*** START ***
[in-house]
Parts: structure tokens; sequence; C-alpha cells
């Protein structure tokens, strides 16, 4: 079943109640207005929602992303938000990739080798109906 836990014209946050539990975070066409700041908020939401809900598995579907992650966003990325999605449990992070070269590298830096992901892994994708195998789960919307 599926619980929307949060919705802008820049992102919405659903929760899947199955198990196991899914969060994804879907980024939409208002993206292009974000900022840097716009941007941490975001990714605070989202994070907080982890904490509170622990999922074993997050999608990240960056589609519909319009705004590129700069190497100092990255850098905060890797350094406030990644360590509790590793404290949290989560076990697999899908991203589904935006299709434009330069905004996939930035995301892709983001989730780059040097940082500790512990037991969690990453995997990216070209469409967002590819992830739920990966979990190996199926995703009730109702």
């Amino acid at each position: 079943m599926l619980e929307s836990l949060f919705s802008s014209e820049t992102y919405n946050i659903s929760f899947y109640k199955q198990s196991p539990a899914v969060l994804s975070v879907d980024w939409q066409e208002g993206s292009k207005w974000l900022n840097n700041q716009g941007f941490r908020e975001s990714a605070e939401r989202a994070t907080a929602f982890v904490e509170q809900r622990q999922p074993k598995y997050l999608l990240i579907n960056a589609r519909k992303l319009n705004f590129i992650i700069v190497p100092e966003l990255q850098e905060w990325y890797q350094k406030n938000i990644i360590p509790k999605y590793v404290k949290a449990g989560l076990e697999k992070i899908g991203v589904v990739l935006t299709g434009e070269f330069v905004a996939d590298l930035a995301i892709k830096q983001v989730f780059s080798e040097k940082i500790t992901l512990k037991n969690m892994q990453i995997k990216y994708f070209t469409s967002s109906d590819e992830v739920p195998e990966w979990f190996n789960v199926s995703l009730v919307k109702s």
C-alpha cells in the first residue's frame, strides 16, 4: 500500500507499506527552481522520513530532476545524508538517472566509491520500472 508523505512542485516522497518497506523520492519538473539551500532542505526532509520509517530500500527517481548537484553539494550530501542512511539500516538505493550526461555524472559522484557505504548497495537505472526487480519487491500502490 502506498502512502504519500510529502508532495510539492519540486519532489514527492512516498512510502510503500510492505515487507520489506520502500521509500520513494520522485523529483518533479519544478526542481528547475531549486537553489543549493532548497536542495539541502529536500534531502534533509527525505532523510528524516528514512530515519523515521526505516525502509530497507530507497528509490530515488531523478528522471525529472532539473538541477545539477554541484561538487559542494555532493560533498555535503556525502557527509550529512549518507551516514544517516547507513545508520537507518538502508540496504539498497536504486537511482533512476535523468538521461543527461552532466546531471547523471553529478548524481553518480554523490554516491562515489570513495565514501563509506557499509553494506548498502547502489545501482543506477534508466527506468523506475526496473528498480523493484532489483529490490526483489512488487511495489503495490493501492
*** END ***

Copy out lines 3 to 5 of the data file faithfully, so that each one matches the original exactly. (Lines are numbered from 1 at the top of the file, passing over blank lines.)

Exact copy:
């Protein structure tokens, strides 16, 4: 079943109640207005929602992303938000990739080798109906 836990014209946050539990975070066409700041908020939401809900598995579907992650966003990325999605449990992070070269590298830096992901892994994708195998789960919307 599926619980929307949060919705802008820049992102919405659903929760899947199955198990196991899914969060994804879907980024939409208002993206292009974000900022840097716009941007941490975001990714605070989202994070907080982890904490509170622990999922074993997050999608990240960056589609519909319009705004590129700069190497100092990255850098905060890797350094406030990644360590509790590793404290949290989560076990697999899908991203589904935006299709434009330069905004996939930035995301892709983001989730780059040097940082500790512990037991969690990453995997990216070209469409967002590819992830739920990966979990190996199926995703009730109702």
């Amino acid at each position: 079943m599926l619980e929307s836990l949060f919705s802008s014209e820049t992102y919405n946050i659903s929760f899947y109640k199955q198990s196991p539990a899914v969060l994804s975070v879907d980024w939409q066409e208002g993206s292009k207005w974000l900022n840097n700041q716009g941007f941490r908020e975001s990714a605070e939401r989202a994070t907080a929602f982890v904490e509170q809900r622990q999922p074993k598995y997050l999608l990240i579907n960056a589609r519909k992303l319009n705004f590129i992650i700069v190497p100092e966003l990255q850098e905060w990325y890797q350094k406030n938000i990644i360590p509790k999605y590793v404290k949290a449990g989560l076990e697999k992070i899908g991203v589904v990739l935006t299709g434009e070269f330069v905004a996939d590298l930035a995301i892709k830096q983001v989730f780059s080798e040097k940082i500790t992901l512990k037991n969690m892994q990453i995997k990216y994708f070209t469409s967002s109906d590819e992830v739920p195998e990966w979990f190996n789960v199926s995703l009730v919307k109702s």
C-alpha cells in the first residue's frame, strides 16, 4: 500500500507499506527552481522520513530532476545524508538517472566509491520500472 508523505512542485516522497518497506523520492519538473539551500532542505526532509520509517530500500527517481548537484553539494550530501542512511539500516538505493550526461555524472559522484557505504548497495537505472526487480519487491500502490 502506498502512502504519500510529502508532495510539492519540486519532489514527492512516498512510502510503500510492505515487507520489506520502500521509500520513494520522485523529483518533479519544478526542481528547475531549486537553489543549493532548497536542495539541502529536500534531502534533509527525505532523510528524516528514512530515519523515521526505516525502509530497507530507497528509490530515488531523478528522471525529472532539473538541477545539477554541484561538487559542494555532493560533498555535503556525502557527509550529512549518507551516514544517516547507513545508520537507518538502508540496504539498497536504486537511482533512476535523468538521461543527461552532466546531471547523471553529478548524481553518480554523490554516491562515489570513495565514501563509506557499509553494506548498502547502489545501482543506477534508466527506468523506475526496473528498480523493484532489483529490490526483489512488487511495489503495490493501492